Impacts of COVID-19 on Selected Sectors of Canada’s Economy

8 April 2020, 9:30 a.m.

(Disponible en français : Impacts de la COVID-19 sur certains secteurs de l’économie canadienne)

The COVID-19 pandemic is having a major impact on Canada’s economy as a whole. Some industries have been particularly affected or will take a long time to return to normal.

Risk Factors

The following factors explain not only the extent of the negative effects on a given industry, such as job losses and bankruptcies, but also the speed of any recovery. Some of these include:

  • The nature of the production process – Does producing the good or delivering the service require employees to be close together? Are the processes primarily automated?
  • Demand for products and services – Demand drops for products and services considered non-essential when most Canadians stay home. Provincial governments determine whether or not each industry is essential.
  • Proximity to others when providing goods or services – Most cultural, sports and educational activities have been cancelled due to the proximity of participants in the delivery of the good or service. This was also the case for several other business activities (e.g., esthetics, restaurants).
  • Worker availability – Many people have had to self-isolate in order to protect their health or care for a child. As well, most seniors have limited their activities as they are at greater risk of complications if they contract the virus. As a result, the voluntary sector has been understaffed.
  • Vulnerability of businesses in the industry – Some sectors of Canada’s economy are made up of a larger share of small and medium-sized enterprises (SMEs), which may not have the cash flow to offset significant revenue losses over a prolonged period.

Sectors at Risk

The Business Barometer, the Canadian Federation of Independent Business’s index of levels of confidence among SMEs, fell from 60.5 in February 2020 to 30.8 in March. The index is based on SME owners’ outlook on the health of their business for the coming year. As shown in Figure 1, the drop in confidence has been more pronounced in certain sectors.

Figure 1 – Business Barometer, Selected Sectors, 2020

Figure 1 shows the Business Barometer index in selected sectors. From February to March 2020, there was a significant drop in the index for the entire economy, from 60.5 to 30.8. The decline was significant in the natural resources, manufacturing, transportation, retail, information, arts and recreation, and hospitality sectors.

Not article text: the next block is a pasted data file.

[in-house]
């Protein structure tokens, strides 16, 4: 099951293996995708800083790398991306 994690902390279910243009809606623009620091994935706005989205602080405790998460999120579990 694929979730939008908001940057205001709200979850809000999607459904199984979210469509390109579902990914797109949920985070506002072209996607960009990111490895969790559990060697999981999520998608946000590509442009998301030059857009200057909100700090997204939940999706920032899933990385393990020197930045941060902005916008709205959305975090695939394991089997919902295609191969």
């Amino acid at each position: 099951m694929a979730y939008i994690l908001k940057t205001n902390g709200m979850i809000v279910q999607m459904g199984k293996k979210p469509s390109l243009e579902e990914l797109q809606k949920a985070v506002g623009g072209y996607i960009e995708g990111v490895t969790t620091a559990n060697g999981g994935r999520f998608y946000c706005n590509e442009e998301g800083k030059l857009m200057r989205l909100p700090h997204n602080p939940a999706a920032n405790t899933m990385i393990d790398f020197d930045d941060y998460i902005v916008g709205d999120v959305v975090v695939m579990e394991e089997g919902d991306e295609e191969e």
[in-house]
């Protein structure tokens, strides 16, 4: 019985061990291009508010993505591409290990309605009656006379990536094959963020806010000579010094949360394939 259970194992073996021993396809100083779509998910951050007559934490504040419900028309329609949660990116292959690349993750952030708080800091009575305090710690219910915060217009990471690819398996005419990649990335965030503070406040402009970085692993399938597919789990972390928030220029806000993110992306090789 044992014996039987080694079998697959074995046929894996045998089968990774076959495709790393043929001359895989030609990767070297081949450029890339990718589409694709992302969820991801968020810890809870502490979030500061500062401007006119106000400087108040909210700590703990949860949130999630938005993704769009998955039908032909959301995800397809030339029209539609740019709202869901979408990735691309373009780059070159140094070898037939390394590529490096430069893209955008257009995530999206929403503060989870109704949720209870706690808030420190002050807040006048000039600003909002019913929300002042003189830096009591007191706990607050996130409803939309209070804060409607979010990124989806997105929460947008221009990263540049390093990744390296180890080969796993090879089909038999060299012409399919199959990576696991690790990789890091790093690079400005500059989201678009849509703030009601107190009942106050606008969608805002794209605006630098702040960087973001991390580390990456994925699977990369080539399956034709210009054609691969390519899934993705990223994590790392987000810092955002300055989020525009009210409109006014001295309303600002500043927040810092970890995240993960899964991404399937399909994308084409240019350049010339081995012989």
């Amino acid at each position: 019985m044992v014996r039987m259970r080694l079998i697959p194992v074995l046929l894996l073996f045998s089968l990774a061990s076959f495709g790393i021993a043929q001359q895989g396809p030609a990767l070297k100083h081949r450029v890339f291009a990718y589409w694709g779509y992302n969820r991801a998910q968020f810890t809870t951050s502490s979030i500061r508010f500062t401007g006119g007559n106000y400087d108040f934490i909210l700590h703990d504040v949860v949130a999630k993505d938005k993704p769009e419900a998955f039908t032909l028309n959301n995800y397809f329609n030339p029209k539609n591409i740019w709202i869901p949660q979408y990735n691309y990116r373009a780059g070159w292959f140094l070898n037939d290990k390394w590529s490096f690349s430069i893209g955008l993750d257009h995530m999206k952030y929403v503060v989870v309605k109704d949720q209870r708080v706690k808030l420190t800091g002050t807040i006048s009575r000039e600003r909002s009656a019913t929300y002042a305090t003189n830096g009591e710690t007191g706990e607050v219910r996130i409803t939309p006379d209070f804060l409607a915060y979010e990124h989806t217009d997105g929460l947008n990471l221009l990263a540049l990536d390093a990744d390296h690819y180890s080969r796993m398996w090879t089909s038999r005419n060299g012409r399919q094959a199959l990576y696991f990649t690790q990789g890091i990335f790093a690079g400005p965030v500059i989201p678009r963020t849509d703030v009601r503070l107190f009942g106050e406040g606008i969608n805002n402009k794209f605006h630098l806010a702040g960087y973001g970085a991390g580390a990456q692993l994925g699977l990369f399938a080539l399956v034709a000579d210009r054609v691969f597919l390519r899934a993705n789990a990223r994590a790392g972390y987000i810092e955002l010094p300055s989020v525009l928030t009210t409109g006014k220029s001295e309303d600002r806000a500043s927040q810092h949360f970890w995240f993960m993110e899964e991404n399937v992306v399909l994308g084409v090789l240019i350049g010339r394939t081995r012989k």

Source: Figure prepared by the authors using data obtained from the Canadian Federation of Independent Business, Business Barometer – March 2020. Accessed 26 March 2020.

The six sectors presented in Table 1 account for approximately 29% of employment and 25% of output in Canada’s entire economy.

Table 1 – Employment and Output in Canada, Selected Sectors

Sector Employment Output
Jobs (thousands) % of total ($ billions) % of total
Accommodation and food services               1,320          7.9             45.2        2.3
Arts, entertainment and recreation                  356          2.1             21.3        1.1
Transportation*                  226          1.4             39.7        2.0
Retail trade** ,             1,280          7.7             72.2        3.6
Manufacturing               1,553          9.3           199.2       10.0
Oil and gas extraction                   56          0.3           109.8        5.5
Total selected sectors               4,791        28.7           487.4       24.5
Canada’s economy as a whole             16,623      100.0        1,985.3     100.0

* Includes mainly passenger transportation other than urban transit.
** Excludes food stores and health and personal care stores.

Source: Table prepared by the authors using data obtained from Statistics Canada, Table 14-10-0202-01 – Employment by industry, annual, and Table 36-10-0434-02 – Gross domestic product (GDP) at basic prices, by industry, monthly, growth rates (x 1,000,000). Accessed 20 March 2020.

Accommodation and Food Services

A Restaurants Canada survey of food service companies across the country shows that many are considering permanent closure in the wake of COVID-19. According to the Hotel Association of Canada, as of 21 March 2020 hotel occupancy was less than 10% across the country. According to data from the Tourism Industry Association of Canada, the tourism sector could lose up to $6 billion per month during the pandemic and nearly 778,000 jobs in total. However, domestic tourism spending by Canadians accounts for 80% of the economic activity of tourism in Canada and this could increase if Canadians spend their summer holidays in Canada after the pandemic.